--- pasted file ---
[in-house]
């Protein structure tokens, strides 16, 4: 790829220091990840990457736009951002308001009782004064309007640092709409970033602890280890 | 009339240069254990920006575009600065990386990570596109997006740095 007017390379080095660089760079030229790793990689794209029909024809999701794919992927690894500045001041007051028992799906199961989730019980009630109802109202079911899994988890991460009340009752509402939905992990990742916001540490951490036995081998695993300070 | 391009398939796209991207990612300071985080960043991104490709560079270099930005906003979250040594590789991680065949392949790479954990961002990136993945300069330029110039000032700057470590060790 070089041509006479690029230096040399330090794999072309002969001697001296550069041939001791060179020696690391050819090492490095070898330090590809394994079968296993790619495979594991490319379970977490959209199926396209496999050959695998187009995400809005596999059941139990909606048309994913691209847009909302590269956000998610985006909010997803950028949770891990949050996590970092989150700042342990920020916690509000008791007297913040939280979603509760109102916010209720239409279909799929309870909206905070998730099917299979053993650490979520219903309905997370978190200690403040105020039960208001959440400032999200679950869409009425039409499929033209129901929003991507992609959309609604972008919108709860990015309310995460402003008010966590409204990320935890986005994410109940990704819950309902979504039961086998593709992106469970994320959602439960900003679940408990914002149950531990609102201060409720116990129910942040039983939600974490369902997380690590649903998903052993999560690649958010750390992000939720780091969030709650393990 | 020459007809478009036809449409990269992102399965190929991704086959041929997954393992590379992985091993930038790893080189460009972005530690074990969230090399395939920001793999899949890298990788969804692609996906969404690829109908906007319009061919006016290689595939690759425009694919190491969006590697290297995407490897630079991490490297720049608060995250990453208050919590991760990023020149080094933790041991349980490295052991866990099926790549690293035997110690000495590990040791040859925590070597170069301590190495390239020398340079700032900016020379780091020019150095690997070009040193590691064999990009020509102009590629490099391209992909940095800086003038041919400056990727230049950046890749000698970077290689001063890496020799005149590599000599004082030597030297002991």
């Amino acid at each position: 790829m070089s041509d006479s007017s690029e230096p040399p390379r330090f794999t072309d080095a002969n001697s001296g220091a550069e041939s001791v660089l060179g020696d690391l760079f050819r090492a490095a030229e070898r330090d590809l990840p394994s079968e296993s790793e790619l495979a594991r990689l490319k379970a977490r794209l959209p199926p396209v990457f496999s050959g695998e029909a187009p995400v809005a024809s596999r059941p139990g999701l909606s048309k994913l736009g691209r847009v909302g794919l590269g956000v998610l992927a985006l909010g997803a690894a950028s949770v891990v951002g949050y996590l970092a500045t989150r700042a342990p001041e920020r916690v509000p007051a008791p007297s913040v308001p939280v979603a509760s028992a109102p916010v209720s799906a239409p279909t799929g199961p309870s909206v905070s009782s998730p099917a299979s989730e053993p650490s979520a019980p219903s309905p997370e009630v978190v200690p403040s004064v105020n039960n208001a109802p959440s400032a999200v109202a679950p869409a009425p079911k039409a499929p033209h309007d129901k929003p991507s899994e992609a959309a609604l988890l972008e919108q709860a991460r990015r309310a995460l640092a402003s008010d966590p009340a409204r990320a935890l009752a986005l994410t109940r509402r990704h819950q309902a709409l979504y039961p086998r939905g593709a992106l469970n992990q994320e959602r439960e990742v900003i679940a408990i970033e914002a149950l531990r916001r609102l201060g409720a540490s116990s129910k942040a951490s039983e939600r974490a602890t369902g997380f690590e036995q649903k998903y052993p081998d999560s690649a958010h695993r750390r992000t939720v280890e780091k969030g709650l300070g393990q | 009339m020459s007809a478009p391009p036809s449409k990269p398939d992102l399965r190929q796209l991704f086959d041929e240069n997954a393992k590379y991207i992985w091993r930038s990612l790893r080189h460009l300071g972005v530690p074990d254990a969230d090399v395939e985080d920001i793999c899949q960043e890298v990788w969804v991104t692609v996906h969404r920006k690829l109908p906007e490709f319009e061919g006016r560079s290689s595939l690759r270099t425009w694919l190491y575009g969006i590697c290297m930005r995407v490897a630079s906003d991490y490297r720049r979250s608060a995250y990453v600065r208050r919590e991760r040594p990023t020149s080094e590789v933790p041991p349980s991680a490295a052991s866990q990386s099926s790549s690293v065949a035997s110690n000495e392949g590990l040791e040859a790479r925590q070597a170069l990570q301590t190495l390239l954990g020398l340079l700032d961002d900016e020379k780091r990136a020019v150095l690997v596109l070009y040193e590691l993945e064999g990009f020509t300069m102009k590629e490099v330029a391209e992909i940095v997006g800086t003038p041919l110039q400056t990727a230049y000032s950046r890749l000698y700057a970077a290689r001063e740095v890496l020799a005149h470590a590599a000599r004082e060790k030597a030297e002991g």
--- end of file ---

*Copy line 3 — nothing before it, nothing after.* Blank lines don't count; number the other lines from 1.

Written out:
């Amino acid at each position: 790829m070089s041509d006479s007017s690029e230096p040399p390379r330090f794999t072309d080095a002969n001697s001296g220091a550069e041939s001791v660089l060179g020696d690391l760079f050819r090492a490095a030229e070898r330090d590809l990840p394994s079968e296993s790793e790619l495979a594991r990689l490319k379970a977490r794209l959209p199926p396209v990457f496999s050959g695998e029909a187009p995400v809005a024809s596999r059941p139990g999701l909606s048309k994913l736009g691209r847009v909302g794919l590269g956000v998610l992927a985006l909010g997803a690894a950028s949770v891990v951002g949050y996590l970092a500045t989150r700042a342990p001041e920020r916690v509000p007051a008791p007297s913040v308001p939280v979603a509760s028992a109102p916010v209720s799906a239409p279909t799929g199961p309870s909206v905070s009782s998730p099917a299979s989730e053993p650490s979520a019980p219903s309905p997370e009630v978190v200690p403040s004064v105020n039960n208001a109802p959440s400032a999200v109202a679950p869409a009425p079911k039409a499929p033209h309007d129901k929003p991507s899994e992609a959309a609604l988890l972008e919108q709860a991460r990015r309310a995460l640092a402003s008010d966590p009340a409204r990320a935890l009752a986005l994410t109940r509402r990704h819950q309902a709409l979504y039961p086998r939905g593709a992106l469970n992990q994320e959602r439960e990742v900003i679940a408990i970033e914002a149950l531990r916001r609102l201060g409720a540490s116990s129910k942040a951490s039983e939600r974490a602890t369902g997380f690590e036995q649903k998903y052993p081998d999560s690649a958010h695993r750390r992000t939720v280890e780091k969030g709650l300070g393990q | 009339m020459s007809a478009p391009p036809s449409k990269p398939d992102l399965r190929q796209l991704f086959d041929e240069n997954a393992k590379y991207i992985w091993r930038s990612l790893r080189h460009l300071g972005v530690p074990d254990a969230d090399v395939e985080d920001i793999c899949q960043e890298v990788w969804v991104t692609v996906h969404r920006k690829l109908p906007e490709f319009e061919g006016r560079s290689s595939l690759r270099t425009w694919l190491y575009g969006i590697c290297m930005r995407v490897a630079s906003d991490y490297r720049r979250s608060a995250y990453v600065r208050r919590e991760r040594p990023t020149s080094e590789v933790p041991p349980s991680a490295a052991s866990q990386s099926s790549s690293v065949a035997s110690n000495e392949g590990l040791e040859a790479r925590q070597a170069l990570q301590t190495l390239l954990g020398l340079l700032d961002d900016e020379k780091r990136a020019v150095l690997v596109l070009y040193e590691l993945e064999g990009f020509t300069m102009k590629e490099v330029a391209e992909i940095v997006g800086t003038p041919l110039q400056t990727a230049y000032s950046r890749l000698y700057a970077a290689r001063e740095v890496l020799a005149h470590a590599a000599r004082e060790k030597a030297e002991g």